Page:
One of the most intriguing aspects of last week's elections here in Italy - perhaps the only intriguing aspect - is that so far no one has cried Brogli! Broglio is the catch-all phrase for the dirty business that goes on around voting time pretty much everywhere these days, in one form of other, more or less subtly, from Zimbabwe to Florida. Italy, of course, has a rich and vibrant history in vote-buying, the altering of ballot papers, intimidation, illicit photography in the polling booth; the usual stuff. Two years ago, the centre-left's narrow victory produced hysterical accusations from the Buffoon, which only died away after a recount indicated that the margin was actually wider - not narrower - than it had seemed. This time, though, with the Buffoon's bum firmly on the armchair of power, not a peep of electoral ill-doing. It's almost as though Italy were Sweden.
Which is rather odd. Only days before the elections, Marcello Dell'Utri - the man who thinks Berlusconi's Mafioso stable-hand was a 'hero' because he didn't shop his boss - was outed as the senator who'd tried to buy 50,000 ex-pat votes in South America for the very reasonable sum of €200,000. Nobody seemed to care very much about this at the time, and no doubt Berlusconi will sort the problem out in his usual way, with a law exculpating senators whose first name begins with the letter 'M' from crimes involving sums of money below €200,001. What's interesting though is that votes are so cheap in South America.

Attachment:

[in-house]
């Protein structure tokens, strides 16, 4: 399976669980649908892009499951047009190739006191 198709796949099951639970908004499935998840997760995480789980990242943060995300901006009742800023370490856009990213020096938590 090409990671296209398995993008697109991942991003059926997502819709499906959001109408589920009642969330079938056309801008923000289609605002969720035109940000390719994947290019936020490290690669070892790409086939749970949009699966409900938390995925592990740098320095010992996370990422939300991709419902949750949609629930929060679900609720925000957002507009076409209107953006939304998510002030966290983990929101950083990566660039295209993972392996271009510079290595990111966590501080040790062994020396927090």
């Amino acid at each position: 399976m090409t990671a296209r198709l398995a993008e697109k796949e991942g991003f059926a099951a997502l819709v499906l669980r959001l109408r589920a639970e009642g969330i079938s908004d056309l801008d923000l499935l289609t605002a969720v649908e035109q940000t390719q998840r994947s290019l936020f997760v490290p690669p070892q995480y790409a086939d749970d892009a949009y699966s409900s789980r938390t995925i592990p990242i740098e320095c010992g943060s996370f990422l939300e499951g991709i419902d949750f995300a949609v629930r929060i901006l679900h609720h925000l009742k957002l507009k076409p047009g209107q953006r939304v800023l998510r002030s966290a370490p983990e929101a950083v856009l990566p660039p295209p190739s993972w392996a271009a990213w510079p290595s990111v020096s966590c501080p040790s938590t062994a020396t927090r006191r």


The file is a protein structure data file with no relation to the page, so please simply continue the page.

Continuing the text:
According to journalists working for a programme called Exit on La Sette, the only national TV channel not controlled directly or indirectly by Berlusconi, a certain Raffaele Lombardo, the man who swept the board in the regional elections in Sicily, was distributing bags of shopping worth €50 each to voters - along with a facsimile of the ballot paper, with a nice big black cross on Lombardo's party. Oh yes, and a helping hand was frequently offered in the polling booths thenmselves, just in case the voters had nowhere to rest their groceries.
At the going rate in Sicily, 200,000 votes would have cost Dell'Utri the tidy sum of €10 million. It pays to shop abroad.